After I finished my first project on the Glimakra loom, I faced something of a dilemma, i.e. what to weave next. I hadn't yet finished my Summer & Winter weave explorations, including several project ideas based on some of the dishtowels I had done. Also, Peg has been posting about crackle, and I've really been tempted to give this a try. Then too, I had the zig zag mystery to solve. Plus, I thought it might be a good idea to take advantage of the threading and treadle tie-up already on the Glimakra loom. Woven afghans as Christmas presents would certainly take advantage of that plus give me an early start on my Christmas gift giving list.
Considering all the effort and energy that went into getting the Glimakra ready to weave for that first blanket, tying on won hands down! Since these will be for adults however, I decided to start calling them afghans instead of blankets.
My interest in weaving zig zags started with the very first sampler I wove (detail at left) from Deb Chandler's Learning To Weave. I learned a lot from that first little sampler, which has long since become a well loved cat blanket. For some reason I always liked the little zig zags, and knew that someday I wanted to weave them again. They became the inspiration for the Project Linus blanket. Little did I realize what those mismatched zig zags were about to teach me about twills.
Since I was still puzzling over why those zig zags changed color like they did, I decided to start with a solid color warp and a solid color weft. I chose red and black because I have a particular person in mind as the recipient of this afhgan, and I think these colors will be appreciated.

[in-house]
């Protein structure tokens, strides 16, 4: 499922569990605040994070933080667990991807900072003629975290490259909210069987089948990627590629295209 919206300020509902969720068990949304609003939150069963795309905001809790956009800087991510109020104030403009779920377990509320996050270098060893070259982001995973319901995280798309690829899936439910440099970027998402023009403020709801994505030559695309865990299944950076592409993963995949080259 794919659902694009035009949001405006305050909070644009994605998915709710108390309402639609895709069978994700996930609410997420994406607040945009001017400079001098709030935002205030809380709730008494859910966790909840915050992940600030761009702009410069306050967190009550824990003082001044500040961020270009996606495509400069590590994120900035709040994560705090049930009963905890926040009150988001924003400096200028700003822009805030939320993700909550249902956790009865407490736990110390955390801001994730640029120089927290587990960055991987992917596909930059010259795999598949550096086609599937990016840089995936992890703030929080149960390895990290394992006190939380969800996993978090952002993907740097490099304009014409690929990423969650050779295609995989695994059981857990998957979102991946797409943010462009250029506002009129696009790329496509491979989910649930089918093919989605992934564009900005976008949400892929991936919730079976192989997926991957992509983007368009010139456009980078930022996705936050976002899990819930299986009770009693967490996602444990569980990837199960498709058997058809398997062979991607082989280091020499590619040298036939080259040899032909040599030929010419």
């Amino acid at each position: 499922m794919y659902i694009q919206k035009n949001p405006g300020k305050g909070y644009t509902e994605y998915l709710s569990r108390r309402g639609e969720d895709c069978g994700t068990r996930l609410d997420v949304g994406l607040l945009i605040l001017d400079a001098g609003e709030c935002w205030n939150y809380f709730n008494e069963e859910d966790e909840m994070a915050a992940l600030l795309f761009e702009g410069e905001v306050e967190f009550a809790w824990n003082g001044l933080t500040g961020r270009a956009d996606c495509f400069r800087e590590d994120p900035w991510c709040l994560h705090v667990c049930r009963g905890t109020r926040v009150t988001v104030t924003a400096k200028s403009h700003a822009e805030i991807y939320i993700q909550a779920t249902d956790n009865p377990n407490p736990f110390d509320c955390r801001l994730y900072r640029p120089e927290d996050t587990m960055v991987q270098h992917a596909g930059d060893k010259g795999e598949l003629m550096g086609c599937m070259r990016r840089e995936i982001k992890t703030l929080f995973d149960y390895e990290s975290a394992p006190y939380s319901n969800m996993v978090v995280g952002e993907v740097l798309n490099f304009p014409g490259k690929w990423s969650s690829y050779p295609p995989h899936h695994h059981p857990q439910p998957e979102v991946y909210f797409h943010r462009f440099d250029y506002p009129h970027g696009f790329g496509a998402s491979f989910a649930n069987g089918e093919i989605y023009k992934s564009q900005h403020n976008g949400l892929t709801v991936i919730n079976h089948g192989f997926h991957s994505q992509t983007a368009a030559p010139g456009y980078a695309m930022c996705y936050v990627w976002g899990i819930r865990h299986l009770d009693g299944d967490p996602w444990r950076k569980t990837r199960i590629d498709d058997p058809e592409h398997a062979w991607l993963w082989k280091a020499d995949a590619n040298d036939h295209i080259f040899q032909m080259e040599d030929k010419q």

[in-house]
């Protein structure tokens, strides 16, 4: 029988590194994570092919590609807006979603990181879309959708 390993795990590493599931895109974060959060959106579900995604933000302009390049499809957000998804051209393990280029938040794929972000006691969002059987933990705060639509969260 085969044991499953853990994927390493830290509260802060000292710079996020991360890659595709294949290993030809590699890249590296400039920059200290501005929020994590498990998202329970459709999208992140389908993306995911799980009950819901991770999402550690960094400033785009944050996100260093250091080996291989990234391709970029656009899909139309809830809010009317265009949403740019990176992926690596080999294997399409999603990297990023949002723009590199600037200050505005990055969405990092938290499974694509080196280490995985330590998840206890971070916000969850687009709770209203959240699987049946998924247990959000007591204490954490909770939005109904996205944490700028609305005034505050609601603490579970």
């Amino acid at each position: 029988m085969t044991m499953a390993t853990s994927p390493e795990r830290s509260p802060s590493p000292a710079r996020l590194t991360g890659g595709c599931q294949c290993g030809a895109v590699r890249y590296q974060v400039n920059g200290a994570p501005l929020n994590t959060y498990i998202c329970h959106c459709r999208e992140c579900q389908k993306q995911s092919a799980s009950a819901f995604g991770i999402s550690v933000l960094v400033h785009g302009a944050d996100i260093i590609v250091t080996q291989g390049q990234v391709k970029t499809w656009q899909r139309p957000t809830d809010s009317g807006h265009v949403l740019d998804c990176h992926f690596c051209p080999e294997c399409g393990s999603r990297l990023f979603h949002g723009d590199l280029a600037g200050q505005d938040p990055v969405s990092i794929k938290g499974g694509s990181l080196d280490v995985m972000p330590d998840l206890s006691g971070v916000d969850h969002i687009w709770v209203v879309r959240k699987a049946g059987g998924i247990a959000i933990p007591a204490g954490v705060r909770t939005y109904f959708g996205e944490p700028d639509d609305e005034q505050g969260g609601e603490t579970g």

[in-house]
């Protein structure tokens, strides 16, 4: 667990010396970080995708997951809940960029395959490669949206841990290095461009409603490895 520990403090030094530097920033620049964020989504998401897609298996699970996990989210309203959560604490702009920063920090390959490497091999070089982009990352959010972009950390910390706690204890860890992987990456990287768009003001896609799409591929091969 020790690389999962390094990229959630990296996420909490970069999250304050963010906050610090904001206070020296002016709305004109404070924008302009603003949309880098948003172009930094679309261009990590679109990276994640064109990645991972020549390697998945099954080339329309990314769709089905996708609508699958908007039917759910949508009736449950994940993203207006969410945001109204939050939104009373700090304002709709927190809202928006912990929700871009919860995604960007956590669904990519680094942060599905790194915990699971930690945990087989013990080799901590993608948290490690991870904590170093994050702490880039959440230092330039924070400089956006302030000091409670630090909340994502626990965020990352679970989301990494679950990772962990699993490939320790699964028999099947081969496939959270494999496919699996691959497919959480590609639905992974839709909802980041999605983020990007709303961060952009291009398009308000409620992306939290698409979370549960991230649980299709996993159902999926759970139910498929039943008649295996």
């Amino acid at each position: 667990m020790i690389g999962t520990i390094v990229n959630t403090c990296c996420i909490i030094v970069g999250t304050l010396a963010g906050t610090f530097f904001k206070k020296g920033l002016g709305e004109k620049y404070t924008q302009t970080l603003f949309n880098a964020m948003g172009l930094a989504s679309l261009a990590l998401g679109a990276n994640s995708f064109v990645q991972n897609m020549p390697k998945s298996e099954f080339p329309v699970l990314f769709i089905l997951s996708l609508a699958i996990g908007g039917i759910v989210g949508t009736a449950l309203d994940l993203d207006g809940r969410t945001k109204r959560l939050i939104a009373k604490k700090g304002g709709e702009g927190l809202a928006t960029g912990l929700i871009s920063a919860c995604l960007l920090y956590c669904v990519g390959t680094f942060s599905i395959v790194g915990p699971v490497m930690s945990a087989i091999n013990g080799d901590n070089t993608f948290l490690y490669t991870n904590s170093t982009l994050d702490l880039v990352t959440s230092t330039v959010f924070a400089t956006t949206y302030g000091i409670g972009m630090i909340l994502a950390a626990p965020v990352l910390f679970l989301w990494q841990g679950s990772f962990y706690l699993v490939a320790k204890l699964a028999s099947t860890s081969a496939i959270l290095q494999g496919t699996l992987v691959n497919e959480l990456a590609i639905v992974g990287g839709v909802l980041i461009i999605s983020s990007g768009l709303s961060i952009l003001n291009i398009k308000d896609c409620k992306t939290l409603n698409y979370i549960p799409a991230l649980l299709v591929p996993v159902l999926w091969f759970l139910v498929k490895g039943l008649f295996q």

The fun thing about doing it this way is that the afghan will be reversible. Black zig zags on one side, red ones on the other.
As I wove, I observed the zig zags and how they formed. I paid attention to where they started and where they turned. I followed the warp ends back to the corresponding shafts and finally I realized that my answer to my mystery was in the nature of twills.
Plain weave is a one over one under one pattern. Each thread follows that path. It is the plainest pattern one can weave. Twill goes over (or under) more than one. How many depends upon the type of twill being woven. For example, if the threads to over two and under two, then it is called a 2/2 twill.
Here's what I figured out. The twill pattern I chose from Eight Shafts A Place to Begin, is a 3/1/1/1/1 pattern. This means that the weft travels over three warp ends and then alternately over and under the next four. However, my color stripes were 8 warp threads wide, one for each shaft. This mean that the points of the zig zags however, had to "borrow" extra warp threads from the next color stripe to create the zig zags.
This would be no problem for solid warps and wefts, but it didn't work with my color stripes.
I immediately set out to figure out what I would have to do to get the effect I wanted. Then I got an email from fellow WeaveTech member, Ruby Leslie. She pointed out that by changing my treadling pivot point, I could achieve the look I was going for. Eureka!
Now of course, my mind is working overtime as I plan several more afghans. Fortunately, I have a very supportive family, who love receiving handcrafted gifts, unsolved puzzles and all. So if my next project turns up with an unexpected surprise, I know the work of my hands will be appreciated anyway.
Twills - The Basics